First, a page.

Magnet Components

A brief explanation of the five Magnet components are:

1. Transformational Leadership

Today’s health care environment is experiencing unprecedented, intense reformation. Unlike yesterday’s leadership requirement for stabilization and growth, today’s leaders must transform their organization’s values, beliefs, and behaviors. It is relatively easy to lead people where they want to go; the transformational leader must lead people where they need to meet the demands of the future.

This requires vision, influence, clinical knowledge, and a strong expertise relating to professional nursing practice. It also acknowledges that transformation may create turbulence and involve atypical approaches to solutions.

The organization’s senior leadership team creates the vision for the future, and the systems and environment necessary to achieve that vision. They must enlighten the organization as to why change is necessary, and communicate each department’s part in achieving that change. They must listen, challenge, influence, and affirm as the organization makes its way into the future.

Gradually, this transformational way of thinking should take root in the organization and become even stronger as other leaders adapt to this way of thinking.

The intent of this Model Component is no longer just to solve problems, fix broken systems, and empower staff, but to actually transform the organizations to meet the future. Magnet-recognized organizations today strive for stabilization. However, health care reformation calls for a type of controlled destabilization that births new ideas and innovations.

2. Structural Empowerment

Solid structures and processes developed by influential leadership provide an innovative environment where strong professional practice flourishes and where the mission, vision and values come to life to achieve the outcomes believed to be important for the organization.

Further strengthening practice are the strong relationships and partnerships developed among all types of community organizations to improve patient outcomes and the health of the communities they serve. This is accomplished through the organization’s strategic plan, structure, systems, policies, and programs.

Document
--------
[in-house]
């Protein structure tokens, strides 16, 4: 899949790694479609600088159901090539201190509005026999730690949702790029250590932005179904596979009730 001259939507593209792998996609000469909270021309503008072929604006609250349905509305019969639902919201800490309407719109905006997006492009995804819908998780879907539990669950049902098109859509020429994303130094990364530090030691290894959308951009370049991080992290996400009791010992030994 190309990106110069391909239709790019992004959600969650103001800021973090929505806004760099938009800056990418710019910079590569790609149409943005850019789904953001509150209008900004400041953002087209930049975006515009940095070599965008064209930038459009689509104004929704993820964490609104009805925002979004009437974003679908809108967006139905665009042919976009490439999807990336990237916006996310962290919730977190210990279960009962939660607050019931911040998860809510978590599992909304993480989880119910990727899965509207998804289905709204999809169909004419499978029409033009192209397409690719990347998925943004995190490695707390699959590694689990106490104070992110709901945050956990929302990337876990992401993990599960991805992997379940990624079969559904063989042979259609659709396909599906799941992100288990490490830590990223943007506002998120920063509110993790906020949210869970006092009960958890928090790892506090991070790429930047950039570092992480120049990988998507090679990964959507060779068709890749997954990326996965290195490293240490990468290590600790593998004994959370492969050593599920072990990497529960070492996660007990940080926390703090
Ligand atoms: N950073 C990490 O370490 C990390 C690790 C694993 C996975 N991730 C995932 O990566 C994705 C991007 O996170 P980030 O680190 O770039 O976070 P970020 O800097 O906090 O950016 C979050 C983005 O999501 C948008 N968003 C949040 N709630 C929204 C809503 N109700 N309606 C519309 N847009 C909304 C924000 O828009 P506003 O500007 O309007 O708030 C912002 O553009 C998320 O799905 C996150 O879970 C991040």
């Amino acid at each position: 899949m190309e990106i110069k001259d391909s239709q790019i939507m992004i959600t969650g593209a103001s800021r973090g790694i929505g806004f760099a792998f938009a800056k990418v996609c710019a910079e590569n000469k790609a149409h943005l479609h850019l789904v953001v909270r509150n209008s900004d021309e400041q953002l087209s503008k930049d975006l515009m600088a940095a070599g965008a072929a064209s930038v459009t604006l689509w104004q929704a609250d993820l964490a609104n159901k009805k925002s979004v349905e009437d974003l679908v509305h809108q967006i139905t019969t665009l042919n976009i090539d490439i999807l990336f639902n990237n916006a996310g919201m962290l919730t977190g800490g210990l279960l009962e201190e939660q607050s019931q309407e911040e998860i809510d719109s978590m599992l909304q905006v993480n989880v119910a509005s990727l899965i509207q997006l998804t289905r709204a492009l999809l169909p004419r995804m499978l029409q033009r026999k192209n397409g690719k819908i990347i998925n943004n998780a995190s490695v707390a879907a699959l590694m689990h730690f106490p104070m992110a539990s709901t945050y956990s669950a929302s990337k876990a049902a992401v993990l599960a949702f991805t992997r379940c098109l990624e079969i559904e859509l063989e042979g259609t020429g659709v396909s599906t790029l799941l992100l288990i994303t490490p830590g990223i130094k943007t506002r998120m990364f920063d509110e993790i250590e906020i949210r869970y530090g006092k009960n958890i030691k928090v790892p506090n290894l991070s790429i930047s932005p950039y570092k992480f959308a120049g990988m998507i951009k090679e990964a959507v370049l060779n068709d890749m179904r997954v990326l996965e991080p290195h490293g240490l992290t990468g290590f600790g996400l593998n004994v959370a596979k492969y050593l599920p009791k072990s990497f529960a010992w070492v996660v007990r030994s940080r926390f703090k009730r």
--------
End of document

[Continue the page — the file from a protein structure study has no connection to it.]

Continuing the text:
Staff need to be developed, directed, and empowered to find the best way to accomplish the organizational goals and achieve desired outcomes. This may be accomplished through a variety of structures and programs—one size does not fit all.

3. Exemplary Professional Practice

The true essence of a Magnet organization stems from exemplary professional practice within nursing. This entails a comprehensive understanding of the role of nursing; the application of that role with patients, families, communities, and the interdisciplinary team; and the application of new knowledge and evidence. The goal of this Component is more than the establishment of strong professional practice; it is what that professional practice can achieve.

4. New Knowledge, Innovations & Improvements

Strong leadership, empowered professionals, and exemplary practice are essential building blocks for Magnet-recognized organizations, but they are not the final goals. Magnet organizations have an ethical and professional responsibility to contribute to patient care, the organization, and the profession in terms of new knowledge, innovations, and improvements.

Our current systems and practices need to be redesigned and redefined if we are to be successful in the future. This Component includes new models of care, application of existing evidence, new evidence, and visible contributions to the science of nursing.

5. Empirical Outcomes

Today’s Magnet recognition process primarily focuses on structure and processes, with an assumption that good outcomes will follow. Currently, outcomes are not specified, and are minimally weighted. There are no quantitative outcome requirements for ANCC Magnet Recognition®. Recently lacking were benchmark data that would allow comparisons with best practices. This area is where the greatest changes need to occur. Data of this caliber will spur needed changes.

In the future, having a strong structure and processes are the first steps. In other words, the question for the future is not “What do you do?” or “How do you do it?” but rather, “What difference have you made?” Magnet-recognized organizations are in a unique position to become pioneers of the future and to demonstrate solutions to numerous problems inherent in our health care systems today. They may do this in a variety of ways through innovative structure and various processes, and they ought to be recognized, not penalized, for their inventiveness.

Outcomes need to be categorized in terms of clinical outcomes related to nursing; workforce outcomes; patient and consumer outcomes; and organizational outcomes. When possible, outcomes data that the organization already collects should be utilized. Quantitative benchmarks should be established. These outcomes will represent the “report card” of a Magnet-recognized organization, and a simple way of demonstrating excellence.


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